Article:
Changes in Soil Aggregate-Associated Organic Carbon and Nitrogen after Ten Years under Different Land-Use and Soil-Management Systems in Indo-Gangetic Sodic Soil
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A study was conducted to evaluate the effects of different land uses and soil-management systems (LU and SMS) on key soil physicochemical indicators [aggregate stability, distribution of soil organic carbon (SOC), and nitrogen (N) in aggregate fractions] and to interpret significance of long-term cultivation of agroforestry plantations [Prosopis juliflora L. (AFP) and Casuarina equisetifolia L. (AFC)], horticultural plantations [(Tamarindus indica (HI) and Syzygium cumini (HJ)], and rice-wheat system (RW) in sodic soil of the Indo-Gangetic plain. Soil samples collected from the different LU and SMS plots were analyzed. The barren sodic soil (BSS) exhibited the least mean weight aggregate diameter (0.21), whereas AFP recorded the greatest (0.59). Total N content in surface soil under RW system was about the same as AFP, AFC, HI, and HJ and significantly greater than BSS. Across the LU and SMS except BSS, microaggregates recorded a narrower C/N ratio than macro- and mesoaggregates. © Taylor & Francis Group, LLC.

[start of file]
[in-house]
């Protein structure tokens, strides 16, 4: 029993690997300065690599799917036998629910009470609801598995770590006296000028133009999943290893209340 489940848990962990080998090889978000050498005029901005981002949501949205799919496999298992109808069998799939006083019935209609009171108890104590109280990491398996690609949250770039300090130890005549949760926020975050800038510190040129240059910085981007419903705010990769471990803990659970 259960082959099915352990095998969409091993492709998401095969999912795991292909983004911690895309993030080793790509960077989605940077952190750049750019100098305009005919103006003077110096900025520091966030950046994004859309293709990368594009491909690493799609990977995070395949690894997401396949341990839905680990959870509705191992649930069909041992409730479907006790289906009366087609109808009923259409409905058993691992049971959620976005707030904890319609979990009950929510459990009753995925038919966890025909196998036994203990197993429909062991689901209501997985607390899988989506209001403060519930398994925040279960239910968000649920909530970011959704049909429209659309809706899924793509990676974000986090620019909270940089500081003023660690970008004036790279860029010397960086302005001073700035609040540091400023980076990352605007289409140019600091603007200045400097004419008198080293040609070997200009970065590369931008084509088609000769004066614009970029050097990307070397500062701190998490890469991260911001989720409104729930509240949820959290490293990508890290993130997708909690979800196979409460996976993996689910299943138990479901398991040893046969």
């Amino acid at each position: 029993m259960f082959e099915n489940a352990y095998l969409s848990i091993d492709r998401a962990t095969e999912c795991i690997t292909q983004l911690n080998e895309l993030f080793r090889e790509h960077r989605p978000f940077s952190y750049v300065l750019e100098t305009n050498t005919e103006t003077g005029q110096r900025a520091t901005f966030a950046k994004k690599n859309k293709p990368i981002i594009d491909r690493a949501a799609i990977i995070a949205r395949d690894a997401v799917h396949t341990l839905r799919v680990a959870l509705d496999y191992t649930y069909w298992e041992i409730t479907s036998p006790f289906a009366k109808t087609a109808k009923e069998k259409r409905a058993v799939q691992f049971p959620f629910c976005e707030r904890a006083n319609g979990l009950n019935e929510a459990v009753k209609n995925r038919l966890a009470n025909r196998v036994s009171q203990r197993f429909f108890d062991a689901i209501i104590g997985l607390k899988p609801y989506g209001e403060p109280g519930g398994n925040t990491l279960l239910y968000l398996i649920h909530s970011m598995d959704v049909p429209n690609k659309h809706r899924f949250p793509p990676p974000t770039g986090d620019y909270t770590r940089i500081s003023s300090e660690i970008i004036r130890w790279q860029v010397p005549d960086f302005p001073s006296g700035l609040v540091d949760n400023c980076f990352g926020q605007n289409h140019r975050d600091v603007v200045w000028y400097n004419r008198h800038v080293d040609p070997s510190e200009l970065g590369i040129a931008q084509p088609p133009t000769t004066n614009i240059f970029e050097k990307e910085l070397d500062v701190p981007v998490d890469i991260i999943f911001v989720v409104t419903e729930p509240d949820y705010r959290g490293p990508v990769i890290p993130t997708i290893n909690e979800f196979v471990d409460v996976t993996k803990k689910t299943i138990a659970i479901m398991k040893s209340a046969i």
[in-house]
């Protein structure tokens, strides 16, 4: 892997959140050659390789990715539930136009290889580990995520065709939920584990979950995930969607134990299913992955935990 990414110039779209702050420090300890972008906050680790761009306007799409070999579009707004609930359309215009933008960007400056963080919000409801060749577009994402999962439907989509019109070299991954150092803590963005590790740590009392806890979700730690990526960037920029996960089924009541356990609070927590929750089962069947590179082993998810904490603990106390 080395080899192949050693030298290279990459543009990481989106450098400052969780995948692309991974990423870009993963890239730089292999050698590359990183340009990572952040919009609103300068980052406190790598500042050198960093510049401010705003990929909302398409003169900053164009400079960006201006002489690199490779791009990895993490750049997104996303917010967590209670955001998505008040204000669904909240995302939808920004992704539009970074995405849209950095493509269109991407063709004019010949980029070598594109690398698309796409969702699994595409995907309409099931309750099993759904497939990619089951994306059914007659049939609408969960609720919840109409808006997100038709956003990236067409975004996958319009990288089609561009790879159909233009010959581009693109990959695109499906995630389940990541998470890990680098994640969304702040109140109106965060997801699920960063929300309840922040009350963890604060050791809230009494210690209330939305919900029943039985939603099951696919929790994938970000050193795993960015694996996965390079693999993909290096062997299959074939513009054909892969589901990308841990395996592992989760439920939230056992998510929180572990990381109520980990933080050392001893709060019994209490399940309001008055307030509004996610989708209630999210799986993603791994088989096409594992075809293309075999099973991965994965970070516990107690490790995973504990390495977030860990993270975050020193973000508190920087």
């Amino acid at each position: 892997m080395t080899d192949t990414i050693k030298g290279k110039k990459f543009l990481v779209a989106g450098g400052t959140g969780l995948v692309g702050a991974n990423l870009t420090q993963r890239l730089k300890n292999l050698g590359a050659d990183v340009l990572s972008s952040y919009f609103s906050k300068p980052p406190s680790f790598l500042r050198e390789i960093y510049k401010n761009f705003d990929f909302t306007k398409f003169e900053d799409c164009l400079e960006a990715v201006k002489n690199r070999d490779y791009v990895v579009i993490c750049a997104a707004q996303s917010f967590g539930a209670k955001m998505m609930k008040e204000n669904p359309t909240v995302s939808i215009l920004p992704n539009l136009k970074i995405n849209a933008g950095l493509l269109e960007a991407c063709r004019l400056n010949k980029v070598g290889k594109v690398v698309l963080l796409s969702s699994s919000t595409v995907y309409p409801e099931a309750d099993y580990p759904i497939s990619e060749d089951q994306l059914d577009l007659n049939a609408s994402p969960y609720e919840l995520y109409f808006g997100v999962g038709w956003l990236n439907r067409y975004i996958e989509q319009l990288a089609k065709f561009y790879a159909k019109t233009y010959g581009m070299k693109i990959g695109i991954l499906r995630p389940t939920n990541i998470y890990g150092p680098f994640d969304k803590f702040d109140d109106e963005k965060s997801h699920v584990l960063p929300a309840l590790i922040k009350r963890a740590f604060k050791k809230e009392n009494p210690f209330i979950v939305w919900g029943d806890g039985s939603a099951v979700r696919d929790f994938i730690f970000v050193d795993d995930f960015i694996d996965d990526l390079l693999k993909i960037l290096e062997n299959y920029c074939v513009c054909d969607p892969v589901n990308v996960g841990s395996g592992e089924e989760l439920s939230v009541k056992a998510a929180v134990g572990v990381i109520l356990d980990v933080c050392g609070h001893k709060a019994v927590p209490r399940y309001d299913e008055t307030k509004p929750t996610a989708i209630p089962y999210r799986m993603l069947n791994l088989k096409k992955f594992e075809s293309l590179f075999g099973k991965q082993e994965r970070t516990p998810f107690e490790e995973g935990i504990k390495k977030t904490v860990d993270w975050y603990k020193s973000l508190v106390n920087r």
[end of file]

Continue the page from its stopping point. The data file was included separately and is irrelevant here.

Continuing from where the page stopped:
author list (cited authors)
Mishra, V. K., Nayak, A. K., Singh, C. S., Jha, S. K., Tripathi, R., Shahid, M., Raja, R., & Sharma, D. K.